I didn't ever think a game could make me truly homesick for it, but World of Warcraft did that for me this year. I was a day one, hour one player, starting my adventures in Azeroth on the morning of November 23rd, 2004. It quickly became an obsession, and I played the game nightly for hours on end. Over the years, that has added up to an embarrassing amount of elapsed time: My main character alone has almost 6,000 hours invested in it – that's 250 days – and I have plenty of other characters that I've played in-depth. All told, I've probably spent nearly a year of my life adventuring in the World of Warcraft.
However, in June of this year, I finally turned my back on the game after enjoying it almost daily for over a decade. It wasn't a sudden decision: I'd been slowly falling out of love with WoW for months beforehand – and I wasn't the only one. During 2014, the game had seen a sharp decline in subscribers, falling to a low of 6.8 million by the middle of the year. Those numbers perked up with the November release of the Warlords of Draenor expansion, which brought back a significant influx of players to the tune of 10 million users. Unfortunately, though, the expansion didn't hang on to those players for very long. By the middle of this year, WoW had lost 44% of that number, crashing to 5.6 million users. The good news, though, is that the decline has since leveled out. Last month, in what will apparently be the last time World of Warcraft subscriber numbers will be announced during earnings calls, Activision Blizzard stated that 5.5 million people are still playing the game. It seems that the numbers are stabilizing, and despite the significant year-on-year fall, 5.5 million is an still an impressive number that most MMOs would certainly covet.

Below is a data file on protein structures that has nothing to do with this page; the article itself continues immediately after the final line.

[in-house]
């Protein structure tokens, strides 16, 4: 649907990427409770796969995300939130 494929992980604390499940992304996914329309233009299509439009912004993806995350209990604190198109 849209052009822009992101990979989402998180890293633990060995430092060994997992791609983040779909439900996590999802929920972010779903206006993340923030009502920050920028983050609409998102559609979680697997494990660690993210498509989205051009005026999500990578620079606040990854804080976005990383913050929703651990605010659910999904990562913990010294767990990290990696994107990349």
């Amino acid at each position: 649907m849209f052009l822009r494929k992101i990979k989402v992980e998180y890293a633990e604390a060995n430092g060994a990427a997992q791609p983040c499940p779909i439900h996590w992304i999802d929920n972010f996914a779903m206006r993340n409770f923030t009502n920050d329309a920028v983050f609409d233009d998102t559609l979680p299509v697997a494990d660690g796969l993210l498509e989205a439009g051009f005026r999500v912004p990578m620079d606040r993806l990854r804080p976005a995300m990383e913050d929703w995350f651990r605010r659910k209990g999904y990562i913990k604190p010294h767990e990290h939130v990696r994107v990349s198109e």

As one of those who left the game during its sharp decline, I didn't so much feel like a rat leaving a sinking ship, but more of someone who was sadly moving on from a game that simply didn’t hold the interest for me than it once did. There are a variety of reasons for this; some due to the gameplay not being as compelling as it once was, and others because of how newer WoW features have changed the way that players interact with one another.
The world of Warcraft has evolved enormously over the years, and while it's fundamentally the same game as the one that launched in 2004, major changes have been implemented over the years to make it easier to do things like organize groups for dungeons and raids. However, while these convenience and quality of life features have added some really great functionality to the game, they've come at a cost.
Early World of Warcraft was a far more social experience. Back in the day, players tended to hang out together in towns and cities. However, the advent of player housing in the forms of the Mists of Pandaria farm and the Warlords of Draenor Garrison sucked the life out of the social centers of yore, as players migrated to their own private hangouts to do daily quests and administrate their settlements. Automatic queues for dungeons and raids also undermined the social fabric of the game. Guilds were no longer as important to people, who could simply queue up to dungeon crawl with a pick-up group whenever they wanted, rather than having to organize groups with guildmates and friends.
Don't get me wrong: both player housing and pick-up group queues have been a great addition to the game, and have made playing it far more easy and convenient for most of the player base. However, it has come at a cost in terms of the social aspect of the game, causing guilds to fragment and fall apart due to there not being such a strong need for them any more.